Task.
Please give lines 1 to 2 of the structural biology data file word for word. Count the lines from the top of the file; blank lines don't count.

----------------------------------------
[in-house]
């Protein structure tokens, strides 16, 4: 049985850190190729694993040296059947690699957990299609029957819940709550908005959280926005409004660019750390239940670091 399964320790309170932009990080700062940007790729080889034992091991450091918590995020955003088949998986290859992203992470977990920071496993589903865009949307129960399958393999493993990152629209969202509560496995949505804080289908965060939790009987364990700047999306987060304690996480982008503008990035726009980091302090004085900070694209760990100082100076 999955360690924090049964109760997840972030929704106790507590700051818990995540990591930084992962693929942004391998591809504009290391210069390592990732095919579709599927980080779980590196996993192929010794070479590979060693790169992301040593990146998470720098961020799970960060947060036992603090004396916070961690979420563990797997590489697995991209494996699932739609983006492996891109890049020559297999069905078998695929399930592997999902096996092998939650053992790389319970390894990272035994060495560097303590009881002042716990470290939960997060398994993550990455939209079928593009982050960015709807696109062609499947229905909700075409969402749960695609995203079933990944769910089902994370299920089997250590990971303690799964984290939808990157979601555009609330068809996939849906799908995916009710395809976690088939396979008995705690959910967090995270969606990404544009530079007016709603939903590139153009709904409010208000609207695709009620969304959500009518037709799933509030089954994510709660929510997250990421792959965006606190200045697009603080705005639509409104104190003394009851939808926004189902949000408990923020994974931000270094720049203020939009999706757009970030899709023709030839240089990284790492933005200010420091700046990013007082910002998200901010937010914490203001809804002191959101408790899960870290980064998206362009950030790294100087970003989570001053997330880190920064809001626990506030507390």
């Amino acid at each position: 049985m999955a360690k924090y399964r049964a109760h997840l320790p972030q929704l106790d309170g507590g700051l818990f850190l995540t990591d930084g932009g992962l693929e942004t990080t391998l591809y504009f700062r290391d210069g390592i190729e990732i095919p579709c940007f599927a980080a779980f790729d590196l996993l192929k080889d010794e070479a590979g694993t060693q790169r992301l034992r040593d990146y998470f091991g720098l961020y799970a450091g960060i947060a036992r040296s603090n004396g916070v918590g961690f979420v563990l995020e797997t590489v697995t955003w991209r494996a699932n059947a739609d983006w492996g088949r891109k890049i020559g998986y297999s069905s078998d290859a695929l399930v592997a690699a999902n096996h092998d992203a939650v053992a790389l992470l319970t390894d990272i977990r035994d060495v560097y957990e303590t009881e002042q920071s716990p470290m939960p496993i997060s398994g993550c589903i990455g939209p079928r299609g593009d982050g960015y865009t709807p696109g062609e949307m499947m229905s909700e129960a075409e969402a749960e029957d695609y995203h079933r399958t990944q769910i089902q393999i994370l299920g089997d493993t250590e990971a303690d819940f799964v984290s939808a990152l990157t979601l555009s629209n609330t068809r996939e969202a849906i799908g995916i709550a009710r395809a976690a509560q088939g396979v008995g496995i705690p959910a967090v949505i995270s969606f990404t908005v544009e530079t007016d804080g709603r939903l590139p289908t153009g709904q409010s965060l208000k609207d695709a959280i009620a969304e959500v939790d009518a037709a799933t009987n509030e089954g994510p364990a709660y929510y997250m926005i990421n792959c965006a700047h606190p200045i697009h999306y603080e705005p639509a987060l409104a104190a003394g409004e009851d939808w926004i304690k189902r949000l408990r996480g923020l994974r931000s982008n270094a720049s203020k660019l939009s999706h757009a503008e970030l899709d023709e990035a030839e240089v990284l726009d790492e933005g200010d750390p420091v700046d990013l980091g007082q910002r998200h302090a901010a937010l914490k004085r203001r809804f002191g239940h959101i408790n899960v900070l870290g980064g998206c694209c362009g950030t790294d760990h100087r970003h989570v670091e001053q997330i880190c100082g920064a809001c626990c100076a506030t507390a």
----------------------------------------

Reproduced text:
[in-house]
């Protein structure tokens, strides 16, 4: 049985850190190729694993040296059947690699957990299609029957819940709550908005959280926005409004660019750390239940670091 399964320790309170932009990080700062940007790729080889034992091991450091918590995020955003088949998986290859992203992470977990920071496993589903865009949307129960399958393999493993990152629209969202509560496995949505804080289908965060939790009987364990700047999306987060304690996480982008503008990035726009980091302090004085900070694209760990100082100076 999955360690924090049964109760997840972030929704106790507590700051818990995540990591930084992962693929942004391998591809504009290391210069390592990732095919579709599927980080779980590196996993192929010794070479590979060693790169992301040593990146998470720098961020799970960060947060036992603090004396916070961690979420563990797997590489697995991209494996699932739609983006492996891109890049020559297999069905078998695929399930592997999902096996092998939650053992790389319970390894990272035994060495560097303590009881002042716990470290939960997060398994993550990455939209079928593009982050960015709807696109062609499947229905909700075409969402749960695609995203079933990944769910089902994370299920089997250590990971303690799964984290939808990157979601555009609330068809996939849906799908995916009710395809976690088939396979008995705690959910967090995270969606990404544009530079007016709603939903590139153009709904409010208000609207695709009620969304959500009518037709799933509030089954994510709660929510997250990421792959965006606190200045697009603080705005639509409104104190003394009851939808926004189902949000408990923020994974931000270094720049203020939009999706757009970030899709023709030839240089990284790492933005200010420091700046990013007082910002998200901010937010914490203001809804002191959101408790899960870290980064998206362009950030790294100087970003989570001053997330880190920064809001626990506030507390």